Of the three south windows the middle is like those opposite: the western has lost its traceried head and has a square head now at the old springing level. The eastern is a wider opening with a higher sill because of the sedilia: it is of four pointed lights, and the tracery in the two-centred head includes three circles. These are trefoiled inside with the pierced soffit-cusps which also form a trefoiled ogee-head to each light with a trefoil above it. Between the first and second windows is a priest's doorway. It has a pointed head of three moulded orders, the inner two merged into the splayed jambs. The outer projects beyond the wall-face and was carried on small detached shafts. These have disappeared, but the foliated capitals survive; also the moulded bases, carried on the top member of the plinth. The head has a hood-mould with mask-stops. Below the windows, inside, is a moulded string-course in all three walls, lifted to a higher level to clear the piscina, sedilia, and doorway.
The piscina and two sedilia form one architectural feature, and their moulded jambs are divided and flanked by detached shafts with foliated capitals and moulded bases. The piscina has a moulded two-centred head, of which the innermost order, of three rolls, is cinquefoiled and is carried on foliated capitals on tapering corbels in the reveals with small foliage knops at the base-points. The sill is a horizontal slab in which the middle part is raised, in semi-octagonal plan, to contain the round basin.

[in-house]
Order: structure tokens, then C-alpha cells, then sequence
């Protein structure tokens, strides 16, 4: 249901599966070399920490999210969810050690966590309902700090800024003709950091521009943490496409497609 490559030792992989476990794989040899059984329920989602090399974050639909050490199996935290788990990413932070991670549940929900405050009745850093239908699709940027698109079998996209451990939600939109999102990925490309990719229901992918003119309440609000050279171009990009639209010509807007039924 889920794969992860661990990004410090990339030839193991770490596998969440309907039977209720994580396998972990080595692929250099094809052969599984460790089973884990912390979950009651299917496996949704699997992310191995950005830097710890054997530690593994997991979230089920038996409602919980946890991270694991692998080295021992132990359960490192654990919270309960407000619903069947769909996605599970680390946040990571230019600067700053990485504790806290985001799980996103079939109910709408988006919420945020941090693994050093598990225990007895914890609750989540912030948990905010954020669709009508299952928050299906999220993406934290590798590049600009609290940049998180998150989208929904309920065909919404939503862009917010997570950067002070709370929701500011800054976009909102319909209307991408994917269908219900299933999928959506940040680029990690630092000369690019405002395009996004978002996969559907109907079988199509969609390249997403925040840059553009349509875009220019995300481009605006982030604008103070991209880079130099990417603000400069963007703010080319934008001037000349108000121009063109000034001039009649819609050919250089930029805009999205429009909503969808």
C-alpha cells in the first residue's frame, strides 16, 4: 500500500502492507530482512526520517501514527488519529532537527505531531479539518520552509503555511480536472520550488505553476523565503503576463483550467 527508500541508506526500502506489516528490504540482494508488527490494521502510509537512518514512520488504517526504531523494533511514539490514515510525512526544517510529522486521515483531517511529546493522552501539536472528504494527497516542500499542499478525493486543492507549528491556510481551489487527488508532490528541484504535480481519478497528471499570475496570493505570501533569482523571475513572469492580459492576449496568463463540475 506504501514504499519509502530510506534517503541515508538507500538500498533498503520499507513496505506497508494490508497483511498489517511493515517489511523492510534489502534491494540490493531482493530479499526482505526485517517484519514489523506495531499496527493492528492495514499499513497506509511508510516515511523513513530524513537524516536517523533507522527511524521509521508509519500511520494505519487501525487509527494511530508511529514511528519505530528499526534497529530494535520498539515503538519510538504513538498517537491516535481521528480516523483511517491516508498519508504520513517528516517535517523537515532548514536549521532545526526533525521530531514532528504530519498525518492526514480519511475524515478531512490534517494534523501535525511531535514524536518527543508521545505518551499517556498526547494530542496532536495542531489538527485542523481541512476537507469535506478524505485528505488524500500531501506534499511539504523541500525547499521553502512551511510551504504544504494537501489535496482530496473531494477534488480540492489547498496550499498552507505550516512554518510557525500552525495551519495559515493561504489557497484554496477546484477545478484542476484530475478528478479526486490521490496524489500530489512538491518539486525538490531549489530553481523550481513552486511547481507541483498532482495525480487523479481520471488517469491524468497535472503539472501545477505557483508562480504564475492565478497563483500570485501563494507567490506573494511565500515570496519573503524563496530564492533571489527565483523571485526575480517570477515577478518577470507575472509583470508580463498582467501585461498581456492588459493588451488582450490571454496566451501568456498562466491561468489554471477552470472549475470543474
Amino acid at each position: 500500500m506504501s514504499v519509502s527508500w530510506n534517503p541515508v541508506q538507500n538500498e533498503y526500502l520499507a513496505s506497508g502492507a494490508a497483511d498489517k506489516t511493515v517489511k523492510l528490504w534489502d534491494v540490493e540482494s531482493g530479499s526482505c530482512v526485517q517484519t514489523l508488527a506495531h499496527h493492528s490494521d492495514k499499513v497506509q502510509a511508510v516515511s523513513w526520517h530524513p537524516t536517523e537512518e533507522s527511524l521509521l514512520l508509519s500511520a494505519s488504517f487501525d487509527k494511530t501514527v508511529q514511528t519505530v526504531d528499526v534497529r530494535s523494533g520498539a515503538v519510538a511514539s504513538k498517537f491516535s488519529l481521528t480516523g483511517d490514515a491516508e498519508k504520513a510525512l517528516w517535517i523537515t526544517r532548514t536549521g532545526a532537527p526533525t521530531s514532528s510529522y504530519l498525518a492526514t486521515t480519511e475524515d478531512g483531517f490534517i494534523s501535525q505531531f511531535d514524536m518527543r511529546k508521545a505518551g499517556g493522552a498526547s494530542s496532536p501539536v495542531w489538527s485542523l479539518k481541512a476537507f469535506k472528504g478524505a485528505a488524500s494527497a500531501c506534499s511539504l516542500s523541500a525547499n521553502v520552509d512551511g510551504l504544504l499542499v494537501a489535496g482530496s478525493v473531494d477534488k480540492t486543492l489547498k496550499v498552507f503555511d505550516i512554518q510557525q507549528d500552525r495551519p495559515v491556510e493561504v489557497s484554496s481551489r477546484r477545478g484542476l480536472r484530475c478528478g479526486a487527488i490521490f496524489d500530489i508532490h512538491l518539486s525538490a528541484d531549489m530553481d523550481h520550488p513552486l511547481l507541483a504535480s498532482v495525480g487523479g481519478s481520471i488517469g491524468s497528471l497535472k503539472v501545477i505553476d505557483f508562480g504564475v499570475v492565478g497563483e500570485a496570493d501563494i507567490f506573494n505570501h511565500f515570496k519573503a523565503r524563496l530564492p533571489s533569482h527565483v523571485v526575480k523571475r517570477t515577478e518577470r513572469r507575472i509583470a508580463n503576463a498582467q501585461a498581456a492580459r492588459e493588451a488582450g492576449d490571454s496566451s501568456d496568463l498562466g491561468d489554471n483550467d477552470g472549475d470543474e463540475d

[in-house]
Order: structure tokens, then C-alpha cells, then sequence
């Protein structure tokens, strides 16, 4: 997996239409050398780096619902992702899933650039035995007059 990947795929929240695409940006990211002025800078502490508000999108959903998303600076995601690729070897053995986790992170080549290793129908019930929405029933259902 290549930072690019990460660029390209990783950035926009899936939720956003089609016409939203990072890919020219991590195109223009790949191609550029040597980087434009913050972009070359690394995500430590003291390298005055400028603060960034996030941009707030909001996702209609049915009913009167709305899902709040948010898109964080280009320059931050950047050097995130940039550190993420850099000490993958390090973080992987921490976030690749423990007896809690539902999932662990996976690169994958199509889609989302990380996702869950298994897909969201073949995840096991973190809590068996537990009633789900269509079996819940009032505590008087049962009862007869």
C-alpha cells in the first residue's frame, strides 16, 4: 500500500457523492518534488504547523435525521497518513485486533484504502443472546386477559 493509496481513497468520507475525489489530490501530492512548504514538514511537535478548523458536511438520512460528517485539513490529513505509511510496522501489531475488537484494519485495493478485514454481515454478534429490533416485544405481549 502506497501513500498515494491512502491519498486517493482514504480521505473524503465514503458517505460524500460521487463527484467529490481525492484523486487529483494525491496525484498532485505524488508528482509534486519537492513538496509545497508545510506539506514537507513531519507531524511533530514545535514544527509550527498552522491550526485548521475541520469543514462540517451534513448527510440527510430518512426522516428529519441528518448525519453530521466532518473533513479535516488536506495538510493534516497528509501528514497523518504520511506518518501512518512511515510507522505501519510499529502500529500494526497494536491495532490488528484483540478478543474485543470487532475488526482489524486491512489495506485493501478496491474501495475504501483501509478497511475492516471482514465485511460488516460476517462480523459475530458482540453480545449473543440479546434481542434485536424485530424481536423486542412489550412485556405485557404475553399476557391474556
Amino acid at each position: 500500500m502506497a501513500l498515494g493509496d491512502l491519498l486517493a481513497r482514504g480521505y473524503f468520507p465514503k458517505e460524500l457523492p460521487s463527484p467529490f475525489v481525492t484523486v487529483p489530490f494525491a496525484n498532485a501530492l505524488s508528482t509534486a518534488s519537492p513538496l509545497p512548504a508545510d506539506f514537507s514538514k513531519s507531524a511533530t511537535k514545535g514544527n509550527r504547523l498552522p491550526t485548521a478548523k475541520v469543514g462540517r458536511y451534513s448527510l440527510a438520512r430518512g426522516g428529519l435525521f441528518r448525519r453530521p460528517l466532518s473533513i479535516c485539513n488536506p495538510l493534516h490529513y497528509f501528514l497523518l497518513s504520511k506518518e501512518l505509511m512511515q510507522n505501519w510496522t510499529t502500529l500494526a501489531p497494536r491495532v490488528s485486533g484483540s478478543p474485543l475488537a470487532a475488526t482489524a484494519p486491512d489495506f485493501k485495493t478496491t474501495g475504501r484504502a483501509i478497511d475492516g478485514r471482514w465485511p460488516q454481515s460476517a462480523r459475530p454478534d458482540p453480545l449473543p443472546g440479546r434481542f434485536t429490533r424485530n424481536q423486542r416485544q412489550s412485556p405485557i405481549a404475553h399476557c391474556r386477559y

The sedilia are in two recesses, the eastern 2 ft. 9 in. and the western 4 ft. 10 in. wide. The smaller has a two-centred head of three orders, the innermost hollowchamfered and continued from the jambs; the middle is moulded and carried on small engaged shafts with capitals and bases; the hollow-chamfered outermost order is carried on the detached shafts. The larger, of similar detail, is segmental-pointed. The heads have hood-moulds mitring over the divisions and terminating at the west, at the junction with that of the doorway, with a boss carved as a small long-eared beast biting a coiled snake. The wall is thickened inside to give sufficient depth for the recesses. Below the north-east window is a plain locker with rebated edges for a door.
The walls are of dark yellow-brown ashlar, mostly irregularly coursed, but more regularly coursed and probably later above the springing line of the east window. At the angles are diagonal buttresses. The plinth is in two splayed courses, the upper projecting; below the window-sill levels is a similar projecting string-course that passes round the diagonal buttresses and, like that inside, is lifted to a higher level behind the position of the sedilia. The tops of the side walls have modern brick eaves-courses and there is a modern patching above the south-west window. On the buttresses are many grooves from arrow or knife sharpening.